|"Road to a silver lining," 8 x 10 watercolor, 140 lb. d'Arches cold press paper|
Morning was chilly and damp when we arrived at the grocery store at 7 a.m., to stock up for quarantine days ahead in April. The skies matched our moods and the continual bad news of March.
But then, by 9 a.m., as I was coming home from another errand, it was spring again.
"I wonder if I can paint those silver linings," I thought. We need some silver lining these days.
But of course, the old journalist and English teacher in me had to ask, "Where did that phrase come from?" It was almost as much fun discovering this as painting it. I love learning.
What follows is more than you probably want to know because the more I found out, the more questions arose. But as I've discovered in the past few years, every painting has at least one story behind it, or because of it.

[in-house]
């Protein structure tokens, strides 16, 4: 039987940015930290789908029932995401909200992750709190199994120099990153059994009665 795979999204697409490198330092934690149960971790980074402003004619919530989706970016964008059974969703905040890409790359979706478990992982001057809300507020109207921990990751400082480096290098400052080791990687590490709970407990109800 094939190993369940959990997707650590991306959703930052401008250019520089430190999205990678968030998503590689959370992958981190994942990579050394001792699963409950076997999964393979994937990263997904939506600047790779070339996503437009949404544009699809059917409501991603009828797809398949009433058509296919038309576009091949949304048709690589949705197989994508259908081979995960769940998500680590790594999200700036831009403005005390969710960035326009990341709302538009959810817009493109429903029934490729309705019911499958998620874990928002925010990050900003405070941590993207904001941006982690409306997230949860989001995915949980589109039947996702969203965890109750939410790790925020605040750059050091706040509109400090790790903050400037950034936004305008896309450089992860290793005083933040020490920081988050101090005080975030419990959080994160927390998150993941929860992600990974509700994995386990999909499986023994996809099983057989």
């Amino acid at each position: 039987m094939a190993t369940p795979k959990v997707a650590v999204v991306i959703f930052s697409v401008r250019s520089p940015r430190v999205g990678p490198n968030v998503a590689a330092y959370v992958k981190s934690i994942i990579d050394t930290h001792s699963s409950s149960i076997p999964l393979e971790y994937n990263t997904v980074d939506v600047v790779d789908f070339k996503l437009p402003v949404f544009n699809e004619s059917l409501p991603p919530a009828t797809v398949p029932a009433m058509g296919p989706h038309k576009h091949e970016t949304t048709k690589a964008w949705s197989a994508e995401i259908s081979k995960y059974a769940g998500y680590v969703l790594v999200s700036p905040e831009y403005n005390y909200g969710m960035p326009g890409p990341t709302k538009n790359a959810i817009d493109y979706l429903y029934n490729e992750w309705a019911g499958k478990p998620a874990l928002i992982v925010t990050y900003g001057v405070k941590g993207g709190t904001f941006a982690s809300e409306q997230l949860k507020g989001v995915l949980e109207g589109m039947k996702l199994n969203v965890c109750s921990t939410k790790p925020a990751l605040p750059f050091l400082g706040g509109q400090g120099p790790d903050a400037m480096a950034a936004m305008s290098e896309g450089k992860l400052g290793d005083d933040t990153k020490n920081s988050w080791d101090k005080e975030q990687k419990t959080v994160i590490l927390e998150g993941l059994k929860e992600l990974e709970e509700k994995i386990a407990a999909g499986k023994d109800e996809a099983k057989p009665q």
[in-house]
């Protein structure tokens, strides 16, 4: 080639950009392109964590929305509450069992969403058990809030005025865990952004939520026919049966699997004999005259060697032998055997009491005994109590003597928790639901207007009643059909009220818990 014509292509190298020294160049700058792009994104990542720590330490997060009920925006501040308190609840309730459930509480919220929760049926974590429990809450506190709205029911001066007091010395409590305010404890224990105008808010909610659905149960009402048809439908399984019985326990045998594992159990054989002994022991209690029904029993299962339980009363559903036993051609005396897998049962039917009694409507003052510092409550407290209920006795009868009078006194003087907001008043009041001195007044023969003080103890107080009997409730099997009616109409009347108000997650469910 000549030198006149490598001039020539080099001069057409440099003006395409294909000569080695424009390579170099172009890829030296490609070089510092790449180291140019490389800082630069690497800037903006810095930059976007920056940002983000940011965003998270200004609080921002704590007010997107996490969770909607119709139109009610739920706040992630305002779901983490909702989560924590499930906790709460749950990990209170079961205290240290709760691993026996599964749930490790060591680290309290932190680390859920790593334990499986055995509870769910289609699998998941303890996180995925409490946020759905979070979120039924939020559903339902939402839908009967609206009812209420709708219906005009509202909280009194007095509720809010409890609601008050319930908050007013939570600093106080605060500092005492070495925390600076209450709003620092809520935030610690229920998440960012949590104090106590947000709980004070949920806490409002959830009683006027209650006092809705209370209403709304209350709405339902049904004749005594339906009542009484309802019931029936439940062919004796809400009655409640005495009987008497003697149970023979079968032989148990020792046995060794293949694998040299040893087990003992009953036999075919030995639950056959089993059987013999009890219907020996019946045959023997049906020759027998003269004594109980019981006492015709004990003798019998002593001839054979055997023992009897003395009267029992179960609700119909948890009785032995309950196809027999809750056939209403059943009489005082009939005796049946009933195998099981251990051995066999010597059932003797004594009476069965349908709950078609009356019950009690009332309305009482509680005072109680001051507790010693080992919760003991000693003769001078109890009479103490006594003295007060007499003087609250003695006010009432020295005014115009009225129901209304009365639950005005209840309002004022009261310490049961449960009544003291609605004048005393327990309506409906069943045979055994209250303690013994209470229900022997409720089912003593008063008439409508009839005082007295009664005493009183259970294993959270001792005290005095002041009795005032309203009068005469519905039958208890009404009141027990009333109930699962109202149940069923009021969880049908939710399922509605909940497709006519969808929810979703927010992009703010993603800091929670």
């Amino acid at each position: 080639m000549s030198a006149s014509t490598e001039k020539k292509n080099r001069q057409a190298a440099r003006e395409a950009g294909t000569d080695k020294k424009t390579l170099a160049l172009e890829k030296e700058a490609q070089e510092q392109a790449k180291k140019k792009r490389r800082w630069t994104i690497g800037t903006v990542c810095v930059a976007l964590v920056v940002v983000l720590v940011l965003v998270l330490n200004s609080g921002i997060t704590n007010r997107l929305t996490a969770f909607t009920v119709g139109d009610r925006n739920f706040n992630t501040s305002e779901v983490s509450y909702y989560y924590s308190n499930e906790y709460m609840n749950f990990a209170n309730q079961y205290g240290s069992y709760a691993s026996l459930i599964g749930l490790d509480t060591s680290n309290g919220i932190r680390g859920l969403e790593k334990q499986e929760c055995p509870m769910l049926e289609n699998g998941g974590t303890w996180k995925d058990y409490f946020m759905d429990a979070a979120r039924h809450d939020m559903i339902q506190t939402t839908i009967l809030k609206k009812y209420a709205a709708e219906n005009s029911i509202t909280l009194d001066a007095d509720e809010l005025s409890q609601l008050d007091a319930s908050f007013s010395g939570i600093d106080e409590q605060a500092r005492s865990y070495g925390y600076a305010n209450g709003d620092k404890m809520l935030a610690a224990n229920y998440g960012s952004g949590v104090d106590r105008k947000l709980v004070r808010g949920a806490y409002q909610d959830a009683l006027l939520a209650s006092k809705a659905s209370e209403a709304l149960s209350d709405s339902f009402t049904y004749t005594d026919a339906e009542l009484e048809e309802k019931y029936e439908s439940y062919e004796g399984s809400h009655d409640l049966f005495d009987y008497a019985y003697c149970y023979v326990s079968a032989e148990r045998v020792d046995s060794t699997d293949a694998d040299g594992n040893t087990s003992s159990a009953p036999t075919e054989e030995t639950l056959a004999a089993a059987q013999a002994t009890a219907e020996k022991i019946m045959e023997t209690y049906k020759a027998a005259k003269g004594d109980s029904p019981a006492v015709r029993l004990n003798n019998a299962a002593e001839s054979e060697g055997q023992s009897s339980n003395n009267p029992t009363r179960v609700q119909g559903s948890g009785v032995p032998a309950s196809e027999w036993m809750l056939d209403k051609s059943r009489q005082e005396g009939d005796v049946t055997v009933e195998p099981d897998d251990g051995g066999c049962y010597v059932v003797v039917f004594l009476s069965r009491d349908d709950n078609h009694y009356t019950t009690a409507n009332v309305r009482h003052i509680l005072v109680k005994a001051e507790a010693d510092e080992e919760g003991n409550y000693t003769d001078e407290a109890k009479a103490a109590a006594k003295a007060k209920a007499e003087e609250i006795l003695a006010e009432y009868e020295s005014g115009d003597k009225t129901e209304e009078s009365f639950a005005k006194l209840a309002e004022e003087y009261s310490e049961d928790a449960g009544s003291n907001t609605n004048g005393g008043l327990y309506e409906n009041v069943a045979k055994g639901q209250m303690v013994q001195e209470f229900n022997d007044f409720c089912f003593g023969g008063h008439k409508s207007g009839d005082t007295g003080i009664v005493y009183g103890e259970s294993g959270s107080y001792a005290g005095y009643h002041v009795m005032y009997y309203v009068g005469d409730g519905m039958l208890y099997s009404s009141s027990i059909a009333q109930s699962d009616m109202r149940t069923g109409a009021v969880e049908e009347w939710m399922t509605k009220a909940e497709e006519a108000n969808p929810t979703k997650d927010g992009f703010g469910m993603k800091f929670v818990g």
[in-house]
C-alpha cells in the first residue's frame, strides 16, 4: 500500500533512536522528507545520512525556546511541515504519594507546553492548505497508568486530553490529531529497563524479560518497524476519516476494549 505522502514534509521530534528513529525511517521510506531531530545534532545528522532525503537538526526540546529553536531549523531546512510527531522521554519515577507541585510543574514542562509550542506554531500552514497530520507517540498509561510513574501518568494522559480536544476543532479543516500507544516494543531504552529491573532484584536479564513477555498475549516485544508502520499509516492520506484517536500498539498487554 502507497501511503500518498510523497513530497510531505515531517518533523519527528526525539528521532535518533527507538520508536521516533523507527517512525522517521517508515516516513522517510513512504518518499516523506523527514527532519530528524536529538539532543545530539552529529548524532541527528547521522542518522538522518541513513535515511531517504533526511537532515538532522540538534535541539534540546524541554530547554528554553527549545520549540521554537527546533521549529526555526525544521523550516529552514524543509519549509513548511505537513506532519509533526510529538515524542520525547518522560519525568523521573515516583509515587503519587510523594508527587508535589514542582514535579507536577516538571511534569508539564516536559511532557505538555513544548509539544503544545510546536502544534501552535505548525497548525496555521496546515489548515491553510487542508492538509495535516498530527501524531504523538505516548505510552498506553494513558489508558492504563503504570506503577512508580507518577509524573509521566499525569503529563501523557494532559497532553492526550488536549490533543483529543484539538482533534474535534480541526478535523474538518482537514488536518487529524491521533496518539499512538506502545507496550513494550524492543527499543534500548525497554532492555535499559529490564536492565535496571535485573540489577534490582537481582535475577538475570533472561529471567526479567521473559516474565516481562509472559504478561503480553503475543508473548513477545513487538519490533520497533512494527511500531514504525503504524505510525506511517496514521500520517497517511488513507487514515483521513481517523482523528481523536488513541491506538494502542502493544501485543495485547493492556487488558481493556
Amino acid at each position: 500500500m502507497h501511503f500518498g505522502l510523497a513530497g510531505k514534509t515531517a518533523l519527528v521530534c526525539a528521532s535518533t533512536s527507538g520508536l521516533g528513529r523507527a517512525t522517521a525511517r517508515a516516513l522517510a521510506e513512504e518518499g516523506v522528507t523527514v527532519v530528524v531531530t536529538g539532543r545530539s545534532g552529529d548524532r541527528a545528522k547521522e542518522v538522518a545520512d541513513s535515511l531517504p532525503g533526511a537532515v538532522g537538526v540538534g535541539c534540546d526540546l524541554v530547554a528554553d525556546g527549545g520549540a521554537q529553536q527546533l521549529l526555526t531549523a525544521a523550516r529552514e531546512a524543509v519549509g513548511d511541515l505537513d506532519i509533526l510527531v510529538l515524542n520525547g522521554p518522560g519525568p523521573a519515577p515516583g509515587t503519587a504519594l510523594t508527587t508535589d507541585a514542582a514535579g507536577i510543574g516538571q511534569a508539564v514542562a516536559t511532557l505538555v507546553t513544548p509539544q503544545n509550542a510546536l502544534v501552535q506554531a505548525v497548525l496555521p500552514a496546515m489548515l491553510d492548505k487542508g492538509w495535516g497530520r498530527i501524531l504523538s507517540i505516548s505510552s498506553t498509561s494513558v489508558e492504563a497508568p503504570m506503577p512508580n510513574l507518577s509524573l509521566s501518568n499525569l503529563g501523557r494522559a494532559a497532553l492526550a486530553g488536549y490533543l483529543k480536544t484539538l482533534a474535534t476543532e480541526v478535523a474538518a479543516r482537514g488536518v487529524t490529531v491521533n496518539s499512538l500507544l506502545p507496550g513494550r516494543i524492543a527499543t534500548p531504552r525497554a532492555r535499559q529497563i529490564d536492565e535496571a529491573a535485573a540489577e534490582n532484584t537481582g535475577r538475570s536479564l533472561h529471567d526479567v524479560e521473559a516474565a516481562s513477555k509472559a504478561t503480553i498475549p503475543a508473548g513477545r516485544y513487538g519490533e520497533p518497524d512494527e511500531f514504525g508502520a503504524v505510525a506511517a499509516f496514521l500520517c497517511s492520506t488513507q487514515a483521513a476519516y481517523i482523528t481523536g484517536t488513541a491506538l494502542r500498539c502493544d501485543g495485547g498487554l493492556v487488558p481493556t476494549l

We can thank John Milton for coining the term in a poem he wrote in 1634:
"Was I deceived? or did a sable cloud
Turn forth her silver lining on the night?"He wrote Comus (A Masque Presented at Ludlow Castle), in honor of chastity.
First presented on Michaelmas, Sept. 29, 1634, before John Egerton, First Earl of Bridgewater, it was to celebrate the Earl's new post as Lord President of Wales.
Masques (today we call them "masks")? They were introductions to masked balls for royalty and some nobility. Aristocrats would enter from a stage in the middle of a hall and take part in allegorical dances.
Michaelmas? That's a feast of saints, and archangels Michael, Gabriel and Raphael.
The phrase didn't really enter common usage as an idiom until 200 years later in Victorian times. The Dublin Magazine writer Mrs. S. Hall, reviewing the novel Marian with this quote:
In 1849, another literary review published it as the proverb we know, and usage quickly spread to America: "Every cloud has a silver lining."
So here you have today's watercolor, complete with redbud trees, "The road to a silver lining."